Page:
Finding myself in Arizona
Beating the Demons – Chapter 8
by Coach Joe
Life. It’s funny. Sometimes we can’t figure it out and sometimes we think we got it nailed. Most of us spend our whole lives trying to figure it all out. One of the things I love about our sport is how it provides the perfect sandbox to find ourselves. To push ourselves to places that we just don’t want to go. To open up our soul to its deepest level. Sometimes beating us down to where we can’t even think because the pain is too difficult to process. Where there is just no place to hide. Right to the edge of existence as we know it. It’s there, at this edge, where we must decide to play or fold. The inflection point to either find the courage to push through to the other side, to things we don’t know that we don’t know about ourselves, and become a better us. Or to fold and continue to carry our current demons that keep us from true success.
“On occasion I have crossed the threshold of my potential, and standing there, have seen ten-thousand places where I have not yet been. Therefore, I will not look back. I will not question and I will not doubt. I have nothing to fear on this side of it, and here again at the edge of it I will take a deep breath, and I will go forward.” – Iron Wil
As many times as I’ve walked over this edge, I’m still amazed at how powerful it is and how much I learn each time I go over it. Recently, at Ironman Arizona, I was surprised how quickly the opportunity for growth surfaced. I thought I knew what was going to happen that day. A few years ago at Ironman Florida, I thought I cracked the code on having a successful Ironman race from start to finish. My article titled The Perfect Storm told the story of a day where everything came together. There just weren’t any indicators that things would go differently at Arizona. My training went fantastic thanks to my amazing coach and mentor, Karyn. Thank you, Coach! Ironman Arizona has a reputation of being a reasonable Ironman, if there is such a thing. The weather forecast seemed good. How did things get so serious so early in the game this time around? Herein lies the beauty of our sport… Mother Nature had a different plan for us this year. A last minute shift in the forecast caused gusting 30 mph headwind right into the 10 mile climb that we had to do 3 times on the 3 loop course. The winds and those climbs created what many racers were later calling a “soul-crushing” day on the bike. The winds also blew desert thorns onto the roads and there was always an athlete along the entire route changing a flat tire. I wondered all day long if I’d escape that destiny. Well, no such luck. My flat came at mile 108, and was the final mental blow on the bike course for me. My head was coming out of the game, and I knew that would spell trouble ahead for me on the marathon run. 🙁 I needed to hold things together or the wheels were going to come off pretty fast.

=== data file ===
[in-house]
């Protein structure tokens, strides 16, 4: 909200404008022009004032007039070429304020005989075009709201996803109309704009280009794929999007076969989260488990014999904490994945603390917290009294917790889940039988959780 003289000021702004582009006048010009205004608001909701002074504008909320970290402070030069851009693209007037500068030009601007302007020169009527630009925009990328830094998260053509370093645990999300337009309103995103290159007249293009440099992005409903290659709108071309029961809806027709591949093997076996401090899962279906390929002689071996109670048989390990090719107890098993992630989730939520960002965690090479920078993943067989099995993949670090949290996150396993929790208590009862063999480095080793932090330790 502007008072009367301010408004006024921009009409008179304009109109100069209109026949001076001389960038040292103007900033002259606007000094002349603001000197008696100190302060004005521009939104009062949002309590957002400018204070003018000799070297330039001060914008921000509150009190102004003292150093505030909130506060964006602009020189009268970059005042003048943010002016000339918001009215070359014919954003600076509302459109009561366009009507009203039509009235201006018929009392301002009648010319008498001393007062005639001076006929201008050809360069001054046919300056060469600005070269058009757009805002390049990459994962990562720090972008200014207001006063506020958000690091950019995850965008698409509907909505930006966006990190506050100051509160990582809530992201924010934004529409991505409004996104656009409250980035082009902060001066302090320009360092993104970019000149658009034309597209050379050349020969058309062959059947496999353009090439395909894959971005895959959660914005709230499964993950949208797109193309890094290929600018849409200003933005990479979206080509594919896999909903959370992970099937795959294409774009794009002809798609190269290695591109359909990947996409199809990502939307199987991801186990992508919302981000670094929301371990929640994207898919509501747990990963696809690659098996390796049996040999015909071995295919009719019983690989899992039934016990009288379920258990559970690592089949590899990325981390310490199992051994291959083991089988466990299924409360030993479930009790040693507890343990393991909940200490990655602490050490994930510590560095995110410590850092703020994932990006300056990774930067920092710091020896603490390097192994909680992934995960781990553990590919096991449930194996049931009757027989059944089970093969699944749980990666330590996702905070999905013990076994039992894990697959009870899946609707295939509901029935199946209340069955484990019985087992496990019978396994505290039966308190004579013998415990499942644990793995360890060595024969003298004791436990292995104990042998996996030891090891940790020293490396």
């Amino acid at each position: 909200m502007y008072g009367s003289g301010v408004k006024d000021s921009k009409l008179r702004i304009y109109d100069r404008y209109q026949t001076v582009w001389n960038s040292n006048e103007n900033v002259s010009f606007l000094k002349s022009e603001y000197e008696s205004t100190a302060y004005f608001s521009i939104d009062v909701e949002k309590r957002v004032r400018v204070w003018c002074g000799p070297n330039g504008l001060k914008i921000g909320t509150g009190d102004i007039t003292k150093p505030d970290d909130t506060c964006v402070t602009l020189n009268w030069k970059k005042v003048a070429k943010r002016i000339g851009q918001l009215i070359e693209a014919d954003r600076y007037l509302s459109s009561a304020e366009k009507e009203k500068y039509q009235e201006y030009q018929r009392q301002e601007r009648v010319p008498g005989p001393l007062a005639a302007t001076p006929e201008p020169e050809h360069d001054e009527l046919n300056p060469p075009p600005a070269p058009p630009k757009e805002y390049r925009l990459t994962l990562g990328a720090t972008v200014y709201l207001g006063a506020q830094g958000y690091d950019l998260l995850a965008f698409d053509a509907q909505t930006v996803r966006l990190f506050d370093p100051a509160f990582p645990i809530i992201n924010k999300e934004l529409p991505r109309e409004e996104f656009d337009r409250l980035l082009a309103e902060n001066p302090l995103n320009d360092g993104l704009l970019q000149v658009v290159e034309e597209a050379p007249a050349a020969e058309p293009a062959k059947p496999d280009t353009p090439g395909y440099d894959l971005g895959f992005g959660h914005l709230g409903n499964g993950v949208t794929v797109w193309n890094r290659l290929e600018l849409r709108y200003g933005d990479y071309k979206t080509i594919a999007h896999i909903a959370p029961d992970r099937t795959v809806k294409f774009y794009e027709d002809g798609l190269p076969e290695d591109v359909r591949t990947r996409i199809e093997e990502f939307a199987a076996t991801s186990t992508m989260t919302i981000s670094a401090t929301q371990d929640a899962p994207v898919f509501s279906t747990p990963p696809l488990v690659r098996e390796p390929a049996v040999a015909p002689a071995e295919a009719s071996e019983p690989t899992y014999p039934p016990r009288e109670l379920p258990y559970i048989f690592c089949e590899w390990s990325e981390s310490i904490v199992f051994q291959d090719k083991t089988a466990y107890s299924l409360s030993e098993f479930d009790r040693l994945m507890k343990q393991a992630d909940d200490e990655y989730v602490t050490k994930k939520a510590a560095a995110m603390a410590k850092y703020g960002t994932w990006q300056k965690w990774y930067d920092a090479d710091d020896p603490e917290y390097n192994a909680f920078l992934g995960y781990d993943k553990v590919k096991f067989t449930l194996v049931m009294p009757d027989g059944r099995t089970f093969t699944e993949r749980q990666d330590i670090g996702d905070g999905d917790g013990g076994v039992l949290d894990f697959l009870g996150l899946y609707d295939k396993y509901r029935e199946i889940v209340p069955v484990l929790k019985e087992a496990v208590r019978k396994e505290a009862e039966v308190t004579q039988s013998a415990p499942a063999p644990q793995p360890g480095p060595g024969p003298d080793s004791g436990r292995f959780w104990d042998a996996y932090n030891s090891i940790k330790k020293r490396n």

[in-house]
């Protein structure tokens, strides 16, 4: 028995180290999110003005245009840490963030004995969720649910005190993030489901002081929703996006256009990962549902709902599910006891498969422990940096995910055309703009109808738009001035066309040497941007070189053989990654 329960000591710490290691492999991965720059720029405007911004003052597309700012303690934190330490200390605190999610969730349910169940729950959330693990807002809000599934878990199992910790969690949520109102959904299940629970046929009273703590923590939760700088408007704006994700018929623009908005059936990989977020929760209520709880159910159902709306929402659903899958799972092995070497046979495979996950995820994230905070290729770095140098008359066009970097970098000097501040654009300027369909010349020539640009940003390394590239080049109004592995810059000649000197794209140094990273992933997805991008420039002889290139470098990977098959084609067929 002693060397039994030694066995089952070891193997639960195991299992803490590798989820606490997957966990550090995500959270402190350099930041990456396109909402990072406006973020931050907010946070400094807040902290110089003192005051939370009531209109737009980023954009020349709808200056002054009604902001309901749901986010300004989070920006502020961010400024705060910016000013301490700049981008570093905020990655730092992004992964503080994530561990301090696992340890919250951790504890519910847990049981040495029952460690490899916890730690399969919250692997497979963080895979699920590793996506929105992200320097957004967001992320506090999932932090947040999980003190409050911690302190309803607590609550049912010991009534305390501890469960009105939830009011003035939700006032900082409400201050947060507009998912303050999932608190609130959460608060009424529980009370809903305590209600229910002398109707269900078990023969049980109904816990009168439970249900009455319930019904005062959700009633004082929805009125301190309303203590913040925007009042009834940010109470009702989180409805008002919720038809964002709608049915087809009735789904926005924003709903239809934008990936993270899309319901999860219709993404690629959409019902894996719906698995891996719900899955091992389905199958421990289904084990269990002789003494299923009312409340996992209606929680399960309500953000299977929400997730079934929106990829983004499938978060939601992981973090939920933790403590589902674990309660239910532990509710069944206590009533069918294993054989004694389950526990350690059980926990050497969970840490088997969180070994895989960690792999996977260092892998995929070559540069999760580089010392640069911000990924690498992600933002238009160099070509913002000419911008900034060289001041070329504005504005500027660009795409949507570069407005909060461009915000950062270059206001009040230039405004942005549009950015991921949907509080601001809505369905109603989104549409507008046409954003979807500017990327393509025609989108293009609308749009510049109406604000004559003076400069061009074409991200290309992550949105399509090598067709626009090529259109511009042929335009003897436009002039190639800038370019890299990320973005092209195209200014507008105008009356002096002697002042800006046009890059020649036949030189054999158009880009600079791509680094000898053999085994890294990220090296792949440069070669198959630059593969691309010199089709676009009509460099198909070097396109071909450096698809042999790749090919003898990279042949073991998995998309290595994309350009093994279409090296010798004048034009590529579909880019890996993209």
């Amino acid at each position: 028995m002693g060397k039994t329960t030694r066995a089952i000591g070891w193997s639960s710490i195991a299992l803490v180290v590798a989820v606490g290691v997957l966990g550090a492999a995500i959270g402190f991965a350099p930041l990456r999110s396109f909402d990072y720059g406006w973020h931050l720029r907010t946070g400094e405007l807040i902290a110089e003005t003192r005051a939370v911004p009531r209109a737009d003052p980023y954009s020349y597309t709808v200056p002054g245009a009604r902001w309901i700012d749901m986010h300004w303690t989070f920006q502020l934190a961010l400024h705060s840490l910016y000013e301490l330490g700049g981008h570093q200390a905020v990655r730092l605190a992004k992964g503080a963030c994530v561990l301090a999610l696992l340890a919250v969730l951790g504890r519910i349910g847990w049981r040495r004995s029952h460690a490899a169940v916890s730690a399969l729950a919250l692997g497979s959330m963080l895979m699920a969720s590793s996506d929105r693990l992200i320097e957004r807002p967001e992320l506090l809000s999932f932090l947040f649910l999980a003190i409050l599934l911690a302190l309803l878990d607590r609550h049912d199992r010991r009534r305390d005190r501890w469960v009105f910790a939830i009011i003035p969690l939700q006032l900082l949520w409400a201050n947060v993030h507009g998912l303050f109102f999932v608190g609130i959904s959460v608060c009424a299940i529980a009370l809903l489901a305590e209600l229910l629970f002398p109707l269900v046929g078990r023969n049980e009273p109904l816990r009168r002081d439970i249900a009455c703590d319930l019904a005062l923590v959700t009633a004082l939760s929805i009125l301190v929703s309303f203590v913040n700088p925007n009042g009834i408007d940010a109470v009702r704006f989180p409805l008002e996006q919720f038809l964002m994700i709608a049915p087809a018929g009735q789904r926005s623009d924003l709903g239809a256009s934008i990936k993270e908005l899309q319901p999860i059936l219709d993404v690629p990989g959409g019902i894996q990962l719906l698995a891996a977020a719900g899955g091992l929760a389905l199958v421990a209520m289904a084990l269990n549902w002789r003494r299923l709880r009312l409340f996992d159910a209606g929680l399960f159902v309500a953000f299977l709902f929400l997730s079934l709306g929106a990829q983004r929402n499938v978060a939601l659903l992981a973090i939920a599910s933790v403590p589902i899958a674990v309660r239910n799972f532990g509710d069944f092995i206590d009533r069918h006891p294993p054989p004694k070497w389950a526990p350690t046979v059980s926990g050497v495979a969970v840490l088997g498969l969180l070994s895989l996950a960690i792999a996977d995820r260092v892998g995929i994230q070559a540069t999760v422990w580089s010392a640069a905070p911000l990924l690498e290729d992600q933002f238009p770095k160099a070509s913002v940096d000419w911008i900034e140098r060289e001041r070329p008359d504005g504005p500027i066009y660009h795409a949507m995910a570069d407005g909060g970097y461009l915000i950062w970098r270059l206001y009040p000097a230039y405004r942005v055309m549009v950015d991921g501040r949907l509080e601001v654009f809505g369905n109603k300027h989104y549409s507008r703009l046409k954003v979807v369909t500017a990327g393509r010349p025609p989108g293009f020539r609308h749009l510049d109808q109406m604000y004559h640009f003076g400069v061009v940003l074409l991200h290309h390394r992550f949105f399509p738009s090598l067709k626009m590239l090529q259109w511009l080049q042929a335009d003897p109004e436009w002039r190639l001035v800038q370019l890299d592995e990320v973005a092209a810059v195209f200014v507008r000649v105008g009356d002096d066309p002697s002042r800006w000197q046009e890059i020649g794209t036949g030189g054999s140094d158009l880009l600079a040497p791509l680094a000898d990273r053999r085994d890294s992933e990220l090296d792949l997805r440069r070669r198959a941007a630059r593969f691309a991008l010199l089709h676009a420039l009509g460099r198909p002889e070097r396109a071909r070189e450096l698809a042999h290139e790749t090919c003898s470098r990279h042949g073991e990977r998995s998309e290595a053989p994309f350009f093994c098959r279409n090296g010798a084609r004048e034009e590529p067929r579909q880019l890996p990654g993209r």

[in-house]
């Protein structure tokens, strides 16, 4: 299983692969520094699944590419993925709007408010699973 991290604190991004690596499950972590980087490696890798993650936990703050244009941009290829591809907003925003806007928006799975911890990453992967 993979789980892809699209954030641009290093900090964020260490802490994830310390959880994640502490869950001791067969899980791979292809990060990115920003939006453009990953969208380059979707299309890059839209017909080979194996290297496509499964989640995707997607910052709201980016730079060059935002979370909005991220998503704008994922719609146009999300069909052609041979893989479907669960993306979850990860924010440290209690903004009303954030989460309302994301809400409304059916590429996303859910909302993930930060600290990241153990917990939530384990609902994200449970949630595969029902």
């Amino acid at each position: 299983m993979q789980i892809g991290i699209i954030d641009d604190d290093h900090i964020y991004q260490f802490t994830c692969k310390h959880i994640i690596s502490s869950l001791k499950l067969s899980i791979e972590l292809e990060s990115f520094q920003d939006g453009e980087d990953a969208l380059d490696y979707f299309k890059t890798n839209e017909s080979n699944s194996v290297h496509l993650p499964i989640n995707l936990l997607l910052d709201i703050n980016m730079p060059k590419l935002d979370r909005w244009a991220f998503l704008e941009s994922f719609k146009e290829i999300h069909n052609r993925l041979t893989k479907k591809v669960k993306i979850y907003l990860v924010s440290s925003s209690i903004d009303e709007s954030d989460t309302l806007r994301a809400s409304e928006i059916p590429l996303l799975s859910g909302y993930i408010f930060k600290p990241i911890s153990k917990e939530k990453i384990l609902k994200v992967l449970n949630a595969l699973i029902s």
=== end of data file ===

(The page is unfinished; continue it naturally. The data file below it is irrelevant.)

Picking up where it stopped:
Well, as things sometimes go, the next blow showed up on the very first foot strike out of transition. The run course pavement was concrete, yikes! Concrete always “feels” so much harder on my run legs than the black asphalt on most roads. The extra shock on the already fatigued bike legs certainly started to play with the mental side of things. I wondered how long this concrete would continue. Mile after concrete mile, my legs started to hurt more and more. How could I not have known this was a concrete course? I should have asked. I could have trained more on sidewalks. I would have selected a shoe with more cushioning to soften the blow. I was getting consumed by the Demon and struggled to even keep running, let alone at my planned pace. The pain was building, and my head was out of the game by mile 10. I started to wonder if I could even finish, and I began to envision a scenario that had me walking the second half of the marathon. Ugh. By mile 12 I told my cheer crew that I was really struggling. They encouraged me to keep going. That helped. I kept running. After 21 miles of continuous running and a full blown game of mental ping-pong, wondering if I’d be able to run any longer and the pain so intense I could hardly stand it, the edge finally arrived…
“What this power is, I cannot say. All I know is that it exists… and it becomes available only when you are in that state of mind in which you know exactly what you want…and are fully determined not to quit until you get it.” – Alexander Graham Bell
I knew what I wanted: To finish in under 13 hours. To run faster and prove that I could silence the Demons. So, with a half mile hill climb coming at mile 22.5, I knew it was time to decide. Would I walk the hill and shuffle jog/walk in? Nobody else would ever care, but I would always have to look in the mirror and know that I folded. Or was it time to play, to run faster, power up that climb and keep the heat on the pedal. To push myself over the edge. To run like a warrior with his life on the line. To be willing to lose everything in order to win. I chose to play!
Photos from Ironman Arizona 2014 can be viewed on the ET Photo Gallery.
Joe LoPresto is the CEO, Head Coach and Race Director of Experience Triathlon. As leaders in the endurance services industry, Coach Joe and the Experience Triathlon Leadership Team help athletes of all ages and abilities achieve success in every aspect of their lives. Learn more about Coach Joe and Experience Triathlon at www.experiencetriathlon.com.